Citroën hoping for a home advantage in Sweden
There is, or should I say was something special in and about the snow covered stages in Sweden and Norway. For decades only Scandinavian drivers were skilled and fast enough to score victories on these special stages, up until something even more special came along. That unnatural force was Sebastien Loeb, of course, but this year he will not tackle the stages in frozen North. Despite that, Citroën Racing does not lack optimism, and why should they. The start of the season in Monte Carlo was pretty impressive, besides, we’re talking title winning team here. Drivers are just the same and after Monte I don’t think anybody thinks Kris Meeke or Mads Ostberg lack motivation. They’re both super keen to take the fight to Volkswagen and others. Can Citroën build on the results from Monte Carlo and go one step higher in Sweden. According to their own preview, they sure can. Being Norwegian, Mads Ostberg is automatically considered a favourite for top steps of the podium because Norwegians, like all Scandinavians, are born in snow, they sleep in snow and of course they drive on snow. Seriously though, Rally Sweden is much more than just snow and ice and to be fast on the white stuff is not only about how heavy your right foot is. You often hear drivers say that ice provides huge amounts of grip with proper studded tyres, but even then the surface varies, especially if snow is not consistent. Also snowbanks, if they’re hard enough they can bounce your car the way you did not want it to be bounced and if they’re too soft, they can swallow the car and leave you stranded. Safe to say, it takes some brains to be able to be competitively fast on the snow and of course being local helps a lot.
Mads will be on home soil while Kris will have a nice little challenge on his hands, driving a WRC car on the snow, thinking about the need for points after podium finish in Monte Carlo enabled him to start the year on a very high note.
Citroën will be the team to watch in Sweden. See below what they prepared for the official preview.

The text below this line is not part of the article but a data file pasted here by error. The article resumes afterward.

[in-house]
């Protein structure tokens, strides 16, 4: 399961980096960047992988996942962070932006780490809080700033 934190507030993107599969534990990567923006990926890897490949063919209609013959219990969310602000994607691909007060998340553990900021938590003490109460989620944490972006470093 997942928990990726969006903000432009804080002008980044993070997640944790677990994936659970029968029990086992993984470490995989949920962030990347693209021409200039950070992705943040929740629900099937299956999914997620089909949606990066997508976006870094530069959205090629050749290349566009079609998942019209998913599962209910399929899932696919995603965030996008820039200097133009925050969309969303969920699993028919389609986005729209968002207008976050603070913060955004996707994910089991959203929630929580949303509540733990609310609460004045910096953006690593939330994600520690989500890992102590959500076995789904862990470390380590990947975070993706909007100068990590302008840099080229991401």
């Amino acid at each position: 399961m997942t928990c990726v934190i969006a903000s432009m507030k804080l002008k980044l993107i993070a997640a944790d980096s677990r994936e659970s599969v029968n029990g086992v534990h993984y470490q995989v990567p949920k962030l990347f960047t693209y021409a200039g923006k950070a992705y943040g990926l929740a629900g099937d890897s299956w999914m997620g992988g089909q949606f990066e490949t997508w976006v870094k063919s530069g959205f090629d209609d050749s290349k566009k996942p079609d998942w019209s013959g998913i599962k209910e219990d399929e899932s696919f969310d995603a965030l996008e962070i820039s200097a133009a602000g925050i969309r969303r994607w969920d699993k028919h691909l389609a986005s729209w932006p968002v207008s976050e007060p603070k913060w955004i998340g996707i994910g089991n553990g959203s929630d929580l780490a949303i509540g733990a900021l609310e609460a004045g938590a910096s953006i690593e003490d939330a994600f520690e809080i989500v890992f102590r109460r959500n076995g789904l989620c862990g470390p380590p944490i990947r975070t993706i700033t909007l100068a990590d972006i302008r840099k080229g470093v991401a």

CITROËN AND RALLY SWEDEN: A HISTORIC WIN…
Between 1950 and 2003, only Swedish and Finnish drivers won on the snow-covered roads of Rally Sweden. In 2004, Citroën, Sébastien Loeb and Daniel Elena wrote one of the first great chapters in their incredible story in the WRC.
Back in 2004, the World Championship-winning team entered two Citroën Xsara WRCs for Sébastien Loeb/Daniel Elena and Carlos Sainz/Marc Marti. Although the Spanish pair settled for fifth position at the end, the Franco-Monegasque crew beat the Nordic drivers on their favourite surface, finishing over forty seconds ahead of Marcus Grönholm and Timo Rautiainen!
Sébastien Loeb/Daniel Elena and Mikko Hirvonen/Jarmo Lehtinen have since finished as runners-up five times for Citroën.
384 SPIKES TO CUT THROUGH THE ICE
The first time that Rally Sweden was contested as part of the World Championship, studded tyres were banned! Since then, the regulations have changed significantly. In 1986, the Citroën BX 4TC driven by Jean-Claude Andruet to sixth overall was fitted with Michelin tyres featuring around 600 pyramid-shaped spikes.
Nowadays, Rally Sweden is contested using adapted versions of “gravel” tyres, fitted with 384 spikes that protrude by 6.5 millimetres. The rest is down to the set-up of the car, explained Didier Clément, Chief Operations Engineer for the DS3 WRCs: “It’s the different road surface conditions that make life complicated for the technical team. If you drive on fresh snow, the spikes have trouble getting any bite and the car tends to weave around on the road. Sheer ice is the ideal surface, with exceptional grip. The lines are very precise and braking is very effective. On frozen gravel and dirt, the spikes break and the tyres are no longer effective.”
In adjusting the differentials and suspension, the Citroën Racing technicians have an almost unlimited number of combinations they can use to offer their drivers the best set-up: “The DS3 WRC is very sensitive to changes,” added Didier Clément. “We need to do a lot of work before the rally to prepare for all eventualities. We are used to saying that this rally is won and lost during testing. You need to define a consistent set-up, so that the drivers can go for it right from the word go. On such a quick course, it is very difficult to make up a gap of more than a dozen seconds.”
Back in 2006, a young 18 year-old driver made his WRC debut at Rally Sweden… Since then, Mads Østberg has in particular racked up three podium finishes at this round in the last three years.